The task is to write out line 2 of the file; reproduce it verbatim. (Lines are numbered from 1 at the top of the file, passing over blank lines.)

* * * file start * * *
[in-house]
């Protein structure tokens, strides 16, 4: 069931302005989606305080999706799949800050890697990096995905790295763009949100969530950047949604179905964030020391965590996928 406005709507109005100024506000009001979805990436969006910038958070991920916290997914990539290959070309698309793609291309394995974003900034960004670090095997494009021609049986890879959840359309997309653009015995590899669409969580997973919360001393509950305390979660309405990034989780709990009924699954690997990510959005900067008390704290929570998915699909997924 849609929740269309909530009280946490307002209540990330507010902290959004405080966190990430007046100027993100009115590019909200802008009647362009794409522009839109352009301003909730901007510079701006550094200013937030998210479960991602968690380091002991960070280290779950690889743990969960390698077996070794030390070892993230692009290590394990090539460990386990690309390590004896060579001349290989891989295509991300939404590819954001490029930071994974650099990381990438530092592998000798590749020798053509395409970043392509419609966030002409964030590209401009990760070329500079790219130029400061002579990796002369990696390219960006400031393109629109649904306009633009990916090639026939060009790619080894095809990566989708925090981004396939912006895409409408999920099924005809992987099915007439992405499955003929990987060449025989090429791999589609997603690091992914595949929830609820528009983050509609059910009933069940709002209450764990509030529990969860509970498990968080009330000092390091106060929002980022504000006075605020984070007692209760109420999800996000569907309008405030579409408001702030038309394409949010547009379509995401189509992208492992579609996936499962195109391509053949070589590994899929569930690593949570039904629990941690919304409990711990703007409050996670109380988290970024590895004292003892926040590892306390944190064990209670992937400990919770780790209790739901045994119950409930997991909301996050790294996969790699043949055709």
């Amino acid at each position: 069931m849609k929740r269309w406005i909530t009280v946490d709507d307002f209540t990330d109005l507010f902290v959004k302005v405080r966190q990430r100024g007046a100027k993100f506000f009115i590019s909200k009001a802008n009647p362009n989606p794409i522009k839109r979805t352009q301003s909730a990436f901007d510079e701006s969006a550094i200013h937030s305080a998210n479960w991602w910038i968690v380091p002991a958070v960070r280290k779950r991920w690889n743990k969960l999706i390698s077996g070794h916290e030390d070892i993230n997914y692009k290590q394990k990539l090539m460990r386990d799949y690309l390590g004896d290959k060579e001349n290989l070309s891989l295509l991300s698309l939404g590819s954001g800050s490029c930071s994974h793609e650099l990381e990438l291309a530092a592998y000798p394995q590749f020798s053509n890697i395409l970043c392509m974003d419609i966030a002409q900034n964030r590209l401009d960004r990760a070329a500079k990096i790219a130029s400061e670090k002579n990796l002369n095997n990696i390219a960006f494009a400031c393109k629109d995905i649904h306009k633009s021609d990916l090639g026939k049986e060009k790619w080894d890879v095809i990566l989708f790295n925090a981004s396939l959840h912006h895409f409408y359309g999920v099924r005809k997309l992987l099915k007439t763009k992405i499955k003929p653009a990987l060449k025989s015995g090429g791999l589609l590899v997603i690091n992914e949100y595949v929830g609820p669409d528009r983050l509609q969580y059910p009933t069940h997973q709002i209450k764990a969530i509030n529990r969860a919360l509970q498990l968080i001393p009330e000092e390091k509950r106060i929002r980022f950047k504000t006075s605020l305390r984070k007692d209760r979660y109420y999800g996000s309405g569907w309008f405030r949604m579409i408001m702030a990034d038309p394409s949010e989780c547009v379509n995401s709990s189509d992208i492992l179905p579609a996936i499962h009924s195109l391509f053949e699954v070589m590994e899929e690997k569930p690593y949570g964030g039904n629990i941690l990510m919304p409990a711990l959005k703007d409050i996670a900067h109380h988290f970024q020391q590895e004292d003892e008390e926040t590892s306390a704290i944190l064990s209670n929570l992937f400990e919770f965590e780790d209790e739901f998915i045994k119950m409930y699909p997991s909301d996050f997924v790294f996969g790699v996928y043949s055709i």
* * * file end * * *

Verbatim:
């Protein structure tokens, strides 16, 4: 069931302005989606305080999706799949800050890697990096995905790295763009949100969530950047949604179905964030020391965590996928 406005709507109005100024506000009001979805990436969006910038958070991920916290997914990539290959070309698309793609291309394995974003900034960004670090095997494009021609049986890879959840359309997309653009015995590899669409969580997973919360001393509950305390979660309405990034989780709990009924699954690997990510959005900067008390704290929570998915699909997924 849609929740269309909530009280946490307002209540990330507010902290959004405080966190990430007046100027993100009115590019909200802008009647362009794409522009839109352009301003909730901007510079701006550094200013937030998210479960991602968690380091002991960070280290779950690889743990969960390698077996070794030390070892993230692009290590394990090539460990386990690309390590004896060579001349290989891989295509991300939404590819954001490029930071994974650099990381990438530092592998000798590749020798053509395409970043392509419609966030002409964030590209401009990760070329500079790219130029400061002579990796002369990696390219960006400031393109629109649904306009633009990916090639026939060009790619080894095809990566989708925090981004396939912006895409409408999920099924005809992987099915007439992405499955003929990987060449025989090429791999589609997603690091992914595949929830609820528009983050509609059910009933069940709002209450764990509030529990969860509970498990968080009330000092390091106060929002980022504000006075605020984070007692209760109420999800996000569907309008405030579409408001702030038309394409949010547009379509995401189509992208492992579609996936499962195109391509053949070589590994899929569930690593949570039904629990941690919304409990711990703007409050996670109380988290970024590895004292003892926040590892306390944190064990209670992937400990919770780790209790739901045994119950409930997991909301996050790294996969790699043949055709």